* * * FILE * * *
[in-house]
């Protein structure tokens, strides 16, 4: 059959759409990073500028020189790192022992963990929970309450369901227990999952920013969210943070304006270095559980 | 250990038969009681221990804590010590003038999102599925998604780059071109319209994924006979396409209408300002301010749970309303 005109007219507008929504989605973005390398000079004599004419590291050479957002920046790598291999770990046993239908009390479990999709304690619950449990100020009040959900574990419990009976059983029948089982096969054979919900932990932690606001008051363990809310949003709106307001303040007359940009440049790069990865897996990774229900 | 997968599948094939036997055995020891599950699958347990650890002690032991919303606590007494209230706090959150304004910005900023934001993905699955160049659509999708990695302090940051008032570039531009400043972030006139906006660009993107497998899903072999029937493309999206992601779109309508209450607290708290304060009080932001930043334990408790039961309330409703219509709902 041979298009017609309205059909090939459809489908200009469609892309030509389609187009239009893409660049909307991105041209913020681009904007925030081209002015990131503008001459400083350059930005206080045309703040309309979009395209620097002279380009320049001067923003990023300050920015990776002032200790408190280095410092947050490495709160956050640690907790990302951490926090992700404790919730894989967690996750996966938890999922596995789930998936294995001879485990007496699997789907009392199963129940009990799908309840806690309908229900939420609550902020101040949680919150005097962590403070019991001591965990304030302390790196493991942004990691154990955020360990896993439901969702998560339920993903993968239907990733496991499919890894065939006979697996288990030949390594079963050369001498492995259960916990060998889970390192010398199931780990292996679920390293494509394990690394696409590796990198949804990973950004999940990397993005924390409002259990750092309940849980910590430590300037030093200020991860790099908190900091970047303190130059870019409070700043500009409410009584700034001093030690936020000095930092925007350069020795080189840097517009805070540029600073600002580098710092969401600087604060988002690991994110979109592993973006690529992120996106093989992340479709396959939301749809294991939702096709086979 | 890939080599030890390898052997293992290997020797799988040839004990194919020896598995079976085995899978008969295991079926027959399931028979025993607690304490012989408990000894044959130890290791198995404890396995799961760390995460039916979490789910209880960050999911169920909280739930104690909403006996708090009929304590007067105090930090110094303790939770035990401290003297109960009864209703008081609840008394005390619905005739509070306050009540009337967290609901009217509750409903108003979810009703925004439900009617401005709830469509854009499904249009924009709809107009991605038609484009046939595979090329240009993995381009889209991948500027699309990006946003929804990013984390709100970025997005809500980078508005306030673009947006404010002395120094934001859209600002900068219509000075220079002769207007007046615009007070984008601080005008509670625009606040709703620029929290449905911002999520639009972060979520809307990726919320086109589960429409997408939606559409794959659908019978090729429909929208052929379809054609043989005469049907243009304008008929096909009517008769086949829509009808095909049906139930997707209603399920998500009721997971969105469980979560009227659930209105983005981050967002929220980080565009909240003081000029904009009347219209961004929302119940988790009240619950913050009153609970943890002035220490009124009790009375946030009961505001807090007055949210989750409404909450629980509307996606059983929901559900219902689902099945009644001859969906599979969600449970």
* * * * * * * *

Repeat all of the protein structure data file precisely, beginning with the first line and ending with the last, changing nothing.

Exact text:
[in-house]
């Protein structure tokens, strides 16, 4: 059959759409990073500028020189790192022992963990929970309450369901227990999952920013969210943070304006270095559980 | 250990038969009681221990804590010590003038999102599925998604780059071109319209994924006979396409209408300002301010749970309303 005109007219507008929504989605973005390398000079004599004419590291050479957002920046790598291999770990046993239908009390479990999709304690619950449990100020009040959900574990419990009976059983029948089982096969054979919900932990932690606001008051363990809310949003709106307001303040007359940009440049790069990865897996990774229900 | 997968599948094939036997055995020891599950699958347990650890002690032991919303606590007494209230706090959150304004910005900023934001993905699955160049659509999708990695302090940051008032570039531009400043972030006139906006660009993107497998899903072999029937493309999206992601779109309508209450607290708290304060009080932001930043334990408790039961309330409703219509709902 041979298009017609309205059909090939459809489908200009469609892309030509389609187009239009893409660049909307991105041209913020681009904007925030081209002015990131503008001459400083350059930005206080045309703040309309979009395209620097002279380009320049001067923003990023300050920015990776002032200790408190280095410092947050490495709160956050640690907790990302951490926090992700404790919730894989967690996750996966938890999922596995789930998936294995001879485990007496699997789907009392199963129940009990799908309840806690309908229900939420609550902020101040949680919150005097962590403070019991001591965990304030302390790196493991942004990691154990955020360990896993439901969702998560339920993903993968239907990733496991499919890894065939006979697996288990030949390594079963050369001498492995259960916990060998889970390192010398199931780990292996679920390293494509394990690394696409590796990198949804990973950004999940990397993005924390409002259990750092309940849980910590430590300037030093200020991860790099908190900091970047303190130059870019409070700043500009409410009584700034001093030690936020000095930092925007350069020795080189840097517009805070540029600073600002580098710092969401600087604060988002690991994110979109592993973006690529992120996106093989992340479709396959939301749809294991939702096709086979 | 890939080599030890390898052997293992290997020797799988040839004990194919020896598995079976085995899978008969295991079926027959399931028979025993607690304490012989408990000894044959130890290791198995404890396995799961760390995460039916979490789910209880960050999911169920909280739930104690909403006996708090009929304590007067105090930090110094303790939770035990401290003297109960009864209703008081609840008394005390619905005739509070306050009540009337967290609901009217509750409903108003979810009703925004439900009617401005709830469509854009499904249009924009709809107009991605038609484009046939595979090329240009993995381009889209991948500027699309990006946003929804990013984390709100970025997005809500980078508005306030673009947006404010002395120094934001859209600002900068219509000075220079002769207007007046615009007070984008601080005008509670625009606040709703620029929290449905911002999520639009972060979520809307990726919320086109589960429409997408939606559409794959659908019978090729429909929208052929379809054609043989005469049907243009304008008929096909009517008769086949829509009808095909049906139930997707209603399920998500009721997971969105469980979560009227659930209105983005981050967002929220980080565009909240003081000029904009009347219209961004929302119940988790009240619950913050009153609970943890002035220490009124009790009375946030009961505001807090007055949210989750409404909450629980509307996606059983929901559900219902689902099945009644001859969906599979969600449970």